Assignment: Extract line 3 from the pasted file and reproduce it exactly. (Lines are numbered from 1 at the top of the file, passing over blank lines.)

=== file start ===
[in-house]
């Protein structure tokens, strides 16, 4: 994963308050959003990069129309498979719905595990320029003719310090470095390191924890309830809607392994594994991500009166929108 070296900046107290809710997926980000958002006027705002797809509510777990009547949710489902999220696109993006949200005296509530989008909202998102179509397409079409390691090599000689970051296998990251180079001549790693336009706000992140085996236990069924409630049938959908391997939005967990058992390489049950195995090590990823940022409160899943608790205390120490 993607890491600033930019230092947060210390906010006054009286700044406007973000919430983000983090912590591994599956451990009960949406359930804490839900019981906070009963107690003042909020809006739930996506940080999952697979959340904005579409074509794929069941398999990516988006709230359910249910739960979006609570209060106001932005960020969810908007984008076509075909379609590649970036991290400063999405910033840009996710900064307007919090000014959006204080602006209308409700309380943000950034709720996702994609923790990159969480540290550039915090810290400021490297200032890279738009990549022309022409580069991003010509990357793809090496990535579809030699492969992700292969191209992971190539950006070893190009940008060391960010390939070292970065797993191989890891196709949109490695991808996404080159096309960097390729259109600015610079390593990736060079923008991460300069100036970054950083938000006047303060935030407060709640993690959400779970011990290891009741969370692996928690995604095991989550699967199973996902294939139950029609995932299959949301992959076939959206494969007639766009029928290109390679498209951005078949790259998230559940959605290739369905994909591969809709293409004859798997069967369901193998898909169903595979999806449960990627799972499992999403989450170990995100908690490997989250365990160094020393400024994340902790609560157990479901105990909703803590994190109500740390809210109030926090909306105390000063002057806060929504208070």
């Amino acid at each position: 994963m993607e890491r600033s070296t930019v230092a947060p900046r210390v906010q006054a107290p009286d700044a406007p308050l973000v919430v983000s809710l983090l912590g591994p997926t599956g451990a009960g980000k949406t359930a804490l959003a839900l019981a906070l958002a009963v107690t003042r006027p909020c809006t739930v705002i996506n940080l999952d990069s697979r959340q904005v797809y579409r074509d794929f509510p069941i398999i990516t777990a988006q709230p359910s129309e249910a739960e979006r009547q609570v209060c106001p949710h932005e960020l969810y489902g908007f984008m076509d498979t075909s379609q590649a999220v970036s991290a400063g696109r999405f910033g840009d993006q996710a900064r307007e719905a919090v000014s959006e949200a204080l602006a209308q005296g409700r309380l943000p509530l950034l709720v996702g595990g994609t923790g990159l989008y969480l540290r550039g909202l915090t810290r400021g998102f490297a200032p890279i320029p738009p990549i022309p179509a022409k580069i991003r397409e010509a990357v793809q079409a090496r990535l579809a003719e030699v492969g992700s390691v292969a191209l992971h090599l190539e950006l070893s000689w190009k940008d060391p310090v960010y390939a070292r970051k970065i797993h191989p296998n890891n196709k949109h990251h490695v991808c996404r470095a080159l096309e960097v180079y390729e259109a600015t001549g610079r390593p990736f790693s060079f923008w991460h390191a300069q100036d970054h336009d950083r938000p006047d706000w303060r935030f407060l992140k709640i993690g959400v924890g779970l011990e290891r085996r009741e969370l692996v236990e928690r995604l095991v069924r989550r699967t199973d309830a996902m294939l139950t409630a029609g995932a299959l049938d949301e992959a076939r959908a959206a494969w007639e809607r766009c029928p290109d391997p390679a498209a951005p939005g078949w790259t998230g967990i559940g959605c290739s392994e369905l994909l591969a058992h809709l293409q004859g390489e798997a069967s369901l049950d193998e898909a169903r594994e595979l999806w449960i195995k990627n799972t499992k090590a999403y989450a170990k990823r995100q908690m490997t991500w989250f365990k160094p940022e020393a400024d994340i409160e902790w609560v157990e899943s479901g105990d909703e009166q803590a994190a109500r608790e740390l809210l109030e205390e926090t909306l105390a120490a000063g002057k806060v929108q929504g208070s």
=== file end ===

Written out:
């Amino acid at each position: 994963m993607e890491r600033s070296t930019v230092a947060p900046r210390v906010q006054a107290p009286d700044a406007p308050l973000v919430v983000s809710l983090l912590g591994p997926t599956g451990a009960g980000k949406t359930a804490l959003a839900l019981a906070l958002a009963v107690t003042r006027p909020c809006t739930v705002i996506n940080l999952d990069s697979r959340q904005v797809y579409r074509d794929f509510p069941i398999i990516t777990a988006q709230p359910s129309e249910a739960e979006r009547q609570v209060c106001p949710h932005e960020l969810y489902g908007f984008m076509d498979t075909s379609q590649a999220v970036s991290a400063g696109r999405f910033g840009d993006q996710a900064r307007e719905a919090v000014s959006e949200a204080l602006a209308q005296g409700r309380l943000p509530l950034l709720v996702g595990g994609t923790g990159l989008y969480l540290r550039g909202l915090t810290r400021g998102f490297a200032p890279i320029p738009p990549i022309p179509a022409k580069i991003r397409e010509a990357v793809q079409a090496r990535l579809a003719e030699v492969g992700s390691v292969a191209l992971h090599l190539e950006l070893s000689w190009k940008d060391p310090v960010y390939a070292r970051k970065i797993h191989p296998n890891n196709k949109h990251h490695v991808c996404r470095a080159l096309e960097v180079y390729e259109a600015t001549g610079r390593p990736f790693s060079f923008w991460h390191a300069q100036d970054h336009d950083r938000p006047d706000w303060r935030f407060l992140k709640i993690g959400v924890g779970l011990e290891r085996r009741e969370l692996v236990e928690r995604l095991v069924r989550r699967t199973d309830a996902m294939l139950t409630a029609g995932a299959l049938d949301e992959a076939r959908a959206a494969w007639e809607r766009c029928p290109d391997p390679a498209a951005p939005g078949w790259t998230g967990i559940g959605c290739s392994e369905l994909l591969a058992h809709l293409q004859g390489e798997a069967s369901l049950d193998e898909a169903r594994e595979l999806w449960i195995k990627n799972t499992k090590a999403y989450a170990k990823r995100q908690m490997t991500w989250f365990k160094p940022e020393a400024d994340i409160e902790w609560v157990e899943s479901g105990d909703e009166q803590a994190a109500r608790e740390l809210l109030e205390e926090t909306l105390a120490a000063g002057k806060v929108q929504g208070s």